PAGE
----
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Pupils from a US school that experienced a mass shooting in February have started a bus tour to promote tougher gun control laws. The two-month trip is aimed at registering young voters who will support such measures.
A group of US students who survived a February mass shooting at their school in Parkland, Florida, launched a nationwide bus tour on Friday to advocate for stricter gun laws at a rally in the city of Chicago.
The planned 50-stop "Road to Change" bus tour across more than 20 states has the goal of registering young voters who are prepared to cast their ballot for tougher gun control measures in a country that saw 11,000 cases of manslaughter or murder involving a firearm in 2016.
The tour is to take in both communities that have been affected by gun violence and those where politicians backed by the powerful National Rifle Association, which vehemently opposes controls on firearms, are seeking office.
Several students from the school have become gun control activists since the February 14 shooting at Marjory Stoneman Douglas High School, in which 17 students and staff were killed.
Read more: 8 facts about gun control in the US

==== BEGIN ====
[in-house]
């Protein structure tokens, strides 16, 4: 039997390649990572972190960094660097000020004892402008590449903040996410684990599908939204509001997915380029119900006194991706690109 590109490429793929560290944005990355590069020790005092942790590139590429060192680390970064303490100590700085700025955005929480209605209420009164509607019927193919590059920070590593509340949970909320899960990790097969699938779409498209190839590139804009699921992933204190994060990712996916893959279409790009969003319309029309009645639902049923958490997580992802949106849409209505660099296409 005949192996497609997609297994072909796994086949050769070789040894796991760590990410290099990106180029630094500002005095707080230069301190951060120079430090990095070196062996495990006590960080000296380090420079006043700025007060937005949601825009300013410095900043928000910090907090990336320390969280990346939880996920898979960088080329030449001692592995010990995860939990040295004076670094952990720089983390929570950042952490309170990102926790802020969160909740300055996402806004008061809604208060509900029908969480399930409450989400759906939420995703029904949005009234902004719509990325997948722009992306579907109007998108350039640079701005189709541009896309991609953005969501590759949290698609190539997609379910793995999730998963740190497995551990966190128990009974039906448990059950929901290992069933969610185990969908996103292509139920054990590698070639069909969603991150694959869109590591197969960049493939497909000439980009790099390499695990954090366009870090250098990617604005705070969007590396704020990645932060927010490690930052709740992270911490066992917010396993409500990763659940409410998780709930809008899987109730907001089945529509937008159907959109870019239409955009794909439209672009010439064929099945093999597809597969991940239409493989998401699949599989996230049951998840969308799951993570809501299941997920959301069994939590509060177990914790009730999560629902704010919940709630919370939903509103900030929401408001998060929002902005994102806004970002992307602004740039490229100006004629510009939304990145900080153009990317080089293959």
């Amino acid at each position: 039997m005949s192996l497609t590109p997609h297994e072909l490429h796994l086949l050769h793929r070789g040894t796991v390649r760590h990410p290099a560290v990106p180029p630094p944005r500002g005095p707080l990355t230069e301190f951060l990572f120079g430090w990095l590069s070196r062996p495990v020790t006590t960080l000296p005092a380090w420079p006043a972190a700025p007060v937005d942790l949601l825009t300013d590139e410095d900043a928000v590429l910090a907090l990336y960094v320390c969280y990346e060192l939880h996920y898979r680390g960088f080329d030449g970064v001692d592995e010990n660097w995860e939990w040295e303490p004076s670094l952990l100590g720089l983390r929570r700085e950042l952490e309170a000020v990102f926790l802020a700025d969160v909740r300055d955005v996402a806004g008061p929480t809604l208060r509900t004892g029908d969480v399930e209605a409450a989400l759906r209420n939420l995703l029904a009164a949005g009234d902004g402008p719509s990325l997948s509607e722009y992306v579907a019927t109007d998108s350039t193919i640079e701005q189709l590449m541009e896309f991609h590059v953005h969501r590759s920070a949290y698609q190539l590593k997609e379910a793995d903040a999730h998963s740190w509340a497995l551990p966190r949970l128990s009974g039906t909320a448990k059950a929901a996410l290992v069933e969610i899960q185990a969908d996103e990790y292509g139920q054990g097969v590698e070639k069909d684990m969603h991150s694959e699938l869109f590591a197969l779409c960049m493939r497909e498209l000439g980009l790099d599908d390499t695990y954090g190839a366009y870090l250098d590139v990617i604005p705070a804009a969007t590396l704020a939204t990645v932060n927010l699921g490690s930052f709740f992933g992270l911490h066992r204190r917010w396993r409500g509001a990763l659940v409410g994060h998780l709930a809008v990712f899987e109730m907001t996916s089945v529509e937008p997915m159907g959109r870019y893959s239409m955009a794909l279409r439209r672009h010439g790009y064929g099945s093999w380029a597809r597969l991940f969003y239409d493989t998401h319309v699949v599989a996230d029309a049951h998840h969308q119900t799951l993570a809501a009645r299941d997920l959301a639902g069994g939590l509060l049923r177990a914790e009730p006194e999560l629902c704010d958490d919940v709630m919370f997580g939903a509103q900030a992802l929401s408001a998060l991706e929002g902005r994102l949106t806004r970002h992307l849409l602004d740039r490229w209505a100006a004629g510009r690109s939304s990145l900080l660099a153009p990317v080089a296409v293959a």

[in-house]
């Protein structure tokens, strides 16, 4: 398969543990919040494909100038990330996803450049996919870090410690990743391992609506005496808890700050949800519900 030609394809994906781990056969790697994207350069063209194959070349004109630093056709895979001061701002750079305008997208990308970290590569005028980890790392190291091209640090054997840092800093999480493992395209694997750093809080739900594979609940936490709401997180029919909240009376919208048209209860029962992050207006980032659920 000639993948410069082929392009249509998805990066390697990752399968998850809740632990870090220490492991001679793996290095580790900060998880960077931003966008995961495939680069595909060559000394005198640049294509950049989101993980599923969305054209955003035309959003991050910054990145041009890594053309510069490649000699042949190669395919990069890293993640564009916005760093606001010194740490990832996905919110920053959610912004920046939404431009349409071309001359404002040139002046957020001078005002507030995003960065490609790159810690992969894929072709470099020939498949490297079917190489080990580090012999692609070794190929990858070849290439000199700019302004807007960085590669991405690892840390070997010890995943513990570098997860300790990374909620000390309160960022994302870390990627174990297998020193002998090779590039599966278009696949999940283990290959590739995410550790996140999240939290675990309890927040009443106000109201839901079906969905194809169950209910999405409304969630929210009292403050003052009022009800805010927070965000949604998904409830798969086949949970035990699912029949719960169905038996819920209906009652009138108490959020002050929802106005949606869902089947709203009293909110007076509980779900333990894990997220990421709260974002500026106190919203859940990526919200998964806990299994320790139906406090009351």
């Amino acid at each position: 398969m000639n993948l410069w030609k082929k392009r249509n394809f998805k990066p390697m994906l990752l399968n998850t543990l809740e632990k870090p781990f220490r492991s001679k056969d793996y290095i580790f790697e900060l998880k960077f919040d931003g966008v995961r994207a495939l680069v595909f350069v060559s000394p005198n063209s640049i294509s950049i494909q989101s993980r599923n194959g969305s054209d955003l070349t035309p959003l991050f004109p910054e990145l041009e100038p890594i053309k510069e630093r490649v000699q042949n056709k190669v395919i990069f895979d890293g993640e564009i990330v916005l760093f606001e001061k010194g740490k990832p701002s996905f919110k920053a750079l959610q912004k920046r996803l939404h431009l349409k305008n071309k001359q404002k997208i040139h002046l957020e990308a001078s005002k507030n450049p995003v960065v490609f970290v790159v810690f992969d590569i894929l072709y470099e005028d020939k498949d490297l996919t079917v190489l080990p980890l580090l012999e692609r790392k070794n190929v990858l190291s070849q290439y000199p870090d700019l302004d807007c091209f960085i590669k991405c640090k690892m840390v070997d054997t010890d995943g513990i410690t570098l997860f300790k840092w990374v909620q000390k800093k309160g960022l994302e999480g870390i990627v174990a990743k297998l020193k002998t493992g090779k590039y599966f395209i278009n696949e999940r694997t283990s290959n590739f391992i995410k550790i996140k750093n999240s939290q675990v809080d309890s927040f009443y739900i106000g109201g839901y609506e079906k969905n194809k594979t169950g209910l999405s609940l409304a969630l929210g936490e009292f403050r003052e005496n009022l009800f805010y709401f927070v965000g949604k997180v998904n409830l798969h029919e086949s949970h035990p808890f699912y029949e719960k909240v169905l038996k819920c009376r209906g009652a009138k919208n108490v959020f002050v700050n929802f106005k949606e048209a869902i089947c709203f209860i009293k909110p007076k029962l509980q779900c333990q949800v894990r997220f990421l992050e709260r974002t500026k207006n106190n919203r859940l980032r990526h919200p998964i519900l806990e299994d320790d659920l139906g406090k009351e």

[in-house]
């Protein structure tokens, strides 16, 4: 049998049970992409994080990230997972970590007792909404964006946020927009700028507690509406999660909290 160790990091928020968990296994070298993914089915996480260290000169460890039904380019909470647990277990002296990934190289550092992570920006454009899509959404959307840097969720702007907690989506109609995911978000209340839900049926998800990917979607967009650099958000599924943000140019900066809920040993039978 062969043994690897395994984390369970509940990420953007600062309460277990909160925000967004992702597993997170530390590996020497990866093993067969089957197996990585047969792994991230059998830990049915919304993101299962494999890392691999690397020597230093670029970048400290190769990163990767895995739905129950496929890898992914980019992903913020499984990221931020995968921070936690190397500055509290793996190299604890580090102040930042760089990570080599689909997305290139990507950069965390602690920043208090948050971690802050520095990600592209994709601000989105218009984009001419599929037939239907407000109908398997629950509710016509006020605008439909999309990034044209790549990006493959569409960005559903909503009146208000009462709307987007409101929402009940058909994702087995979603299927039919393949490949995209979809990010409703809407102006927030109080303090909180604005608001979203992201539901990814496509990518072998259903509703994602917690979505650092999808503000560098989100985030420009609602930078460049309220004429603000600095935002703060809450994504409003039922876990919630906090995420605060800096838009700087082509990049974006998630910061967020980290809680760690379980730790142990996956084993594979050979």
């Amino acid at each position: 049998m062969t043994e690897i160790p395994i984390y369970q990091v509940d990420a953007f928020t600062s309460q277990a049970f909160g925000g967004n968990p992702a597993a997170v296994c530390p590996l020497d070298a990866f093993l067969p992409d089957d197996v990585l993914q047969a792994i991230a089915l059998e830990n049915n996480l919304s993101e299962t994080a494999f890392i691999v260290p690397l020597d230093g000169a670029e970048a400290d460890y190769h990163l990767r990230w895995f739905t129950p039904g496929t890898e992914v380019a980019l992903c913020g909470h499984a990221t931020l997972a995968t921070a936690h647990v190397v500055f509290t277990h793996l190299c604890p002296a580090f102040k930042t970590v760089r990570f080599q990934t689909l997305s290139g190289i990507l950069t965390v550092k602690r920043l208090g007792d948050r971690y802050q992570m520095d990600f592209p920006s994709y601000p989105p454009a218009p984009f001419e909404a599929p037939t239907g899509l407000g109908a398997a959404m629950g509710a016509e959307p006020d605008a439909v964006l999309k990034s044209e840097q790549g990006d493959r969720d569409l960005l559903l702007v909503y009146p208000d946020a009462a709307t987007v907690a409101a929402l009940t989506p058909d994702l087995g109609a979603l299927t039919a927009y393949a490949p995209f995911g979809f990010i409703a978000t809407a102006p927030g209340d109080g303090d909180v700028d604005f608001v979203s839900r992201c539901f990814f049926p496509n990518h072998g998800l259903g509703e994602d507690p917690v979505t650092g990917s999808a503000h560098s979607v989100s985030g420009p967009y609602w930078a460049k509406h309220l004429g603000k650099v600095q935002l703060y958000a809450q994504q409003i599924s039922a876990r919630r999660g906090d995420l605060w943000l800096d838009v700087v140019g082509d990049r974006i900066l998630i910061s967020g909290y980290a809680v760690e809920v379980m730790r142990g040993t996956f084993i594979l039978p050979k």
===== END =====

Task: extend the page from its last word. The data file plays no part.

Rampant gun violence
The students chose Chicago as the first stop of their tour because the city has such a poor record on gun violence, with 950 shootings and more than 220 murders so far this year.
At the rally, which is an annual event in the city to highlight gun violence, Parkland student Kyrah Simon told the crowd: "Our voices, your voices united are stronger than anything else."
Gabby Giffords, a politician who was seriously wounded in a 2011 shooting, also spoke at the event, urging the crowd of some 1,000 mostly young people to vote for the change they wanted.
The Parkland students have rekindled the gun control debate in the US, inspiring demonstrations around the globe under their motto "March For Our Lives." Among other things, they have succeeded in pressuring Florida lawmakers into tightening gun laws, including raising the legal age for purchasing a firearm from 18 to 21.
tj/jlw (AP, AFP)